- Remember to entrust others to the Holy Spirit: In many debates within the church, there is a struggle for power and control over how a Christian ought to live as a disciple of Jesus. In our zeal to honour God rightly, inadvertent legalism can creep into our discussions. In John 21, Peter asks Jesus what will happen to John and Jesus replies, “What is that to you?” In Romans 14: 13-15 we read, “Therefore let us stop passing judgment on one another. Instead, make up your mind not to put any stumbling block or obstacle in the way of a brother or sister. I am convinced, being fully persuaded in the Lord Jesus, that nothing is unclean in itself. But if anyone regards something as unclean, then for that person it is unclean.” There needs to be room within our congregations for people to wrestle with their own conscience, ensuring that their decisions and actions don’t become an impediment to the faith of another. In our dialogue with one another, it would be good to ask ourselves, “Am I erecting or dismantling barriers for the other to experience and grow in their faith in Christ?”
- Remember that dialogue can be spiritually formational: Dialogue is more about process then destination. Dialogue is not the most efficient mode of communication when decision-making is necessary. But dialogue does mature us to journey together in our diversity. Dialogue first challenges us to listen deeply and this might mean laying down our own arguments, at least temporarily. This will require patience. It will require gentleness, goodness, kindness, and self-control. All the fruits of the Spirit are needed to pursue unity. Dialogue means we ask for forgiveness when we react disrespectfully, or use power inappropriately, or are blind to our own pride. Dialogue means we resist making assumptions about each other, we learn to resist getting defensive, and we practice not being so easily offended. Dialogue grows us up.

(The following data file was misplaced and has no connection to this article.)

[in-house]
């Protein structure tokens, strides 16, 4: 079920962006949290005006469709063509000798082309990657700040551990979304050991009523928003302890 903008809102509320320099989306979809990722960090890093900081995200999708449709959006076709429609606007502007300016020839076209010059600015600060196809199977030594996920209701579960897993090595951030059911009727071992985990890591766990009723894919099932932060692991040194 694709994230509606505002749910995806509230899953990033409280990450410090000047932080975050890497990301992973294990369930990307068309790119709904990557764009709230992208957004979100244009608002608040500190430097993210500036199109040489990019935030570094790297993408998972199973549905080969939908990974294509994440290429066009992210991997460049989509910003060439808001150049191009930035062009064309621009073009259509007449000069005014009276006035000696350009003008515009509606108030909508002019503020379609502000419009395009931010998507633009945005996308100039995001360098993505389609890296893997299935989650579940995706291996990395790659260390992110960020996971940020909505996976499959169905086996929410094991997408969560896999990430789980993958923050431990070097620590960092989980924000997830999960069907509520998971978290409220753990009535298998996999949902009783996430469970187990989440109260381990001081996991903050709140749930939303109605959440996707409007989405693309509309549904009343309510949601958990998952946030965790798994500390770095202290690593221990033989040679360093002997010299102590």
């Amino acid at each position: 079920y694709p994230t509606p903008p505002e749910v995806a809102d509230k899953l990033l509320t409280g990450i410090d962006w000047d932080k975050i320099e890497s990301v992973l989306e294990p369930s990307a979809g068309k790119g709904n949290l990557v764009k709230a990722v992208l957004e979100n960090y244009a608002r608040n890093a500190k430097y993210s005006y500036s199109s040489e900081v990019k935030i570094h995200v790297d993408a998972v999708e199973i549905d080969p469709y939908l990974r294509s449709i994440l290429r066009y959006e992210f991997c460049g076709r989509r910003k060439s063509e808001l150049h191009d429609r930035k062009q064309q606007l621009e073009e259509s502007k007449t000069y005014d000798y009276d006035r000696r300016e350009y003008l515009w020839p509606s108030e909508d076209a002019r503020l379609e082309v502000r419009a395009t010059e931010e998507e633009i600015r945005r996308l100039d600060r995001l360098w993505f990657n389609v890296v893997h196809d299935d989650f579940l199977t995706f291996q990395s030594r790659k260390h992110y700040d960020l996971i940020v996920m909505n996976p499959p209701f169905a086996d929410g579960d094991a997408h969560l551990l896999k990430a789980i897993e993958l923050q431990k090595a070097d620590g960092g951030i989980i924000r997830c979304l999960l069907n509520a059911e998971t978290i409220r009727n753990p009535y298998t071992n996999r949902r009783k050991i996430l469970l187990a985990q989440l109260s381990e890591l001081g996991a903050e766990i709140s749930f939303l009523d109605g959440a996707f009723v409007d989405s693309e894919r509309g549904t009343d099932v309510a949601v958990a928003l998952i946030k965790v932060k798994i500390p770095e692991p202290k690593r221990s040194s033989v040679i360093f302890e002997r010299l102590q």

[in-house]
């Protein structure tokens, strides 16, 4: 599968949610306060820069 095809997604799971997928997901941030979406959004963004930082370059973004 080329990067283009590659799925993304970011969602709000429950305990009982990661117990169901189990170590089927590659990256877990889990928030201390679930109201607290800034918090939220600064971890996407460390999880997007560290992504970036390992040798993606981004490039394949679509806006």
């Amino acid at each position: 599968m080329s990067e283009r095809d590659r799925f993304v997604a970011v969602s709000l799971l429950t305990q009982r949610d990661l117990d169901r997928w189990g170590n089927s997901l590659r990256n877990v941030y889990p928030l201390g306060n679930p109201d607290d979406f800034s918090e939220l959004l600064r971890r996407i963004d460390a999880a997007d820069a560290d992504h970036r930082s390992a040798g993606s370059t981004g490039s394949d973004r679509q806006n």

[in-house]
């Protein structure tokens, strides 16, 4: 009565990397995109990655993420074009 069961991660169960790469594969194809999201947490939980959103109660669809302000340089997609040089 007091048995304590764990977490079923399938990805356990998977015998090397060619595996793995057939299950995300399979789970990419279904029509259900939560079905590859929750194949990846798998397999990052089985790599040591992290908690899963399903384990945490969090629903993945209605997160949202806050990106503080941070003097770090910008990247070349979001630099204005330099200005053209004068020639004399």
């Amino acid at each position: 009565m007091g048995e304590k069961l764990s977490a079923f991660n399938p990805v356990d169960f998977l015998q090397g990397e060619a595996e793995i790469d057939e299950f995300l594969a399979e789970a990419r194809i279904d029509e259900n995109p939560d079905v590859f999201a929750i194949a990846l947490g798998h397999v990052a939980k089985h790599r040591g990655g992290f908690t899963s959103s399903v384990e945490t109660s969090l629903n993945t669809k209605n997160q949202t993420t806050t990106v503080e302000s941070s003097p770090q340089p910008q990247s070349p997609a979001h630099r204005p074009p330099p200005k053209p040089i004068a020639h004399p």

- Remember how to measure success: Unlike debate, dialogue resists the win-lose proposition and seeks a way forward marked by a sense of win-win. Uniformity of perspective may never be attained. So how do we know when dialogue is being successful? Jesus said that you would know a good tree by the good fruit it bears. Dialogue bears good fruit in enlarged understanding and love for the other – and probably oneself too. Dialogue isn’t just about a static, “agree to disagree” but rather can lead to creative and innovative ways to work together toward common goals. Maybe congregants cannot agree about how to best welcome a married same-sex couple when it comes to membership, but they can work together to cultivate an environment where inappropriate language and lack of hospitality are addressed and eliminated.
- Remember the marks of our shared life together: Dialogue can demand energy and focus. When the topic is especially contentious, it can be exhausting. To sustain the process and glean the growth and learning that such dialogue offers, we need to live in the unforced rhythms of grace as marked by worship, thanksgiving, prayer, encouragement, serving one another, testifying to God’s faithful presence and provision in our lives, hearing life-giving teaching from the Scriptures, and sharing in the tangible grace of God through the sacraments. We might need to take breaks now and then from the dialogue process, and when we do we’ll find that God was still at work stretching us and blessing us. Wherever our dialogue takes us, might it cause us to love each other more deeply, serve each other more willingly, forgive each other more quickly, listen to each other more patiently, and see God in one another more fully.
Can we hope to experience such dialogical spirituality at Synod? I invite you to join me in praying that we will!